Portugal’s GDP shrinks 2.4% in Q1, biggest drop since 2013

  • ECO News
  • 15 May 2020

The National Statistical Institute (INE) released this Friday the flash estimate for GDP evolution in the first quarter.

The Portuguese economy contracted 2.4% year-on-year in the first quarter of 2020, in which it was already partially affected by the pandemic. Compared to the previous quarter, the drop was 3.9%. The data were released this Friday by the National Statistics Institute (INE) in the flash estimate of GDP.

“The contraction in economic activity reflects the impact of the COVID-19 pandemic, which has already been felt significantly in the last month of the quarter,” explains INE, pointing out the negative contribution of both external demand and internal demand.

According to historical data from INE, the year-on-year fall is the largest since the first quarter of 2013 (-3.6%), a period marked by the troika’s intervention. This is the largest contraction since at least 1995, when the historical series started. Previously, the biggest chain fall had occurred in the first quarter of 2009 (-2.5%) at the time of the financial crisis.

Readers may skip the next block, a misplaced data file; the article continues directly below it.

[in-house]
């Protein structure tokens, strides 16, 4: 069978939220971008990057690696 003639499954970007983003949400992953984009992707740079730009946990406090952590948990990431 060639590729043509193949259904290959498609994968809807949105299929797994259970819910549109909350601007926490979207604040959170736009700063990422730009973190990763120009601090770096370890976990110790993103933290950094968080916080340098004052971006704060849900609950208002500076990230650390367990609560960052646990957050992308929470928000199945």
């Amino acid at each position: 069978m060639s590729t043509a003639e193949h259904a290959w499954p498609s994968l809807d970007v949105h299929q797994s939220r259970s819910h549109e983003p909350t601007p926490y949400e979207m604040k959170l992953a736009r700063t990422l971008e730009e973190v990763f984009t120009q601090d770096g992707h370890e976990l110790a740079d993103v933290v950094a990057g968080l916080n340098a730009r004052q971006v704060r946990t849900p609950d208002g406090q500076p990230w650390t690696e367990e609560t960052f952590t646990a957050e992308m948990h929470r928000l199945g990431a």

Although this is a flash estimate that does not yet contain the changes in all the components of GDP, it is possible to conclude that, in the year-on-year comparison, the deterioration of the economy in the first quarter was more intense in external demand than in domestic demand. However, both were significantly affected.

According to INE data, external demand contributed negatively with 1.4 percentage points while domestic demand made a negative contribution of 1 percentage point. This is the first time since the third quarter of 2013 that domestic demand is on negative ground, which is associated with “the decline in private consumption and investment”, explains the statistics office, noting that public consumption decelerated in the first quarter.

In the first quarter, exports fell by 5.1% while imports dropped by only 1.8%. “This difference is mainly a consequence of the contraction of tourism activity in the evolution of service exports,” notes INE.